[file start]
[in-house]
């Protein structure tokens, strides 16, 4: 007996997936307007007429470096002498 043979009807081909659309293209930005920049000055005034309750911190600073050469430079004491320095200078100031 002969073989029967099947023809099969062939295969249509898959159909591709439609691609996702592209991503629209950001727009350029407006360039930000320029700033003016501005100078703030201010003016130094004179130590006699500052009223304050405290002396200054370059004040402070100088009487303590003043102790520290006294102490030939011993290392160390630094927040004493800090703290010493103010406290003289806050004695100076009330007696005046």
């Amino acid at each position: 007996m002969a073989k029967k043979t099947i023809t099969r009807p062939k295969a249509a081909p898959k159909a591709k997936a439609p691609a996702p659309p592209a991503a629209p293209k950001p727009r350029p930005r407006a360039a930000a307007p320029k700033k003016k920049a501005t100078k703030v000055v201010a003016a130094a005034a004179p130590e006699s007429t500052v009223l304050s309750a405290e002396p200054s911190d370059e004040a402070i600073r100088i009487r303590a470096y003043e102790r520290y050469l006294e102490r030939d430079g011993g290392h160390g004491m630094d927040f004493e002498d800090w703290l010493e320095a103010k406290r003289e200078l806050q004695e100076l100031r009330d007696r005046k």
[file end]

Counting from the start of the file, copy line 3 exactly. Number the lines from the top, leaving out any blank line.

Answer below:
């Amino acid at each position: 007996m002969a073989k029967k043979t099947i023809t099969r009807p062939k295969a249509a081909p898959k159909a591709k997936a439609p691609a996702p659309p592209a991503a629209p293209k950001p727009r350029p930005r407006a360039a930000a307007p320029k700033k003016k920049a501005t100078k703030v000055v201010a003016a130094a005034a004179p130590e006699s007429t500052v009223l304050s309750a405290e002396p200054s911190d370059e004040a402070i600073r100088i009487r303590a470096y003043e102790r520290y050469l006294e102490r030939d430079g011993g290392h160390g004491m630094d927040f004493e002498d800090w703290l010493e320095a103010k406290r003289e200078l806050q004695e100076l100031r009330d007696r005046k």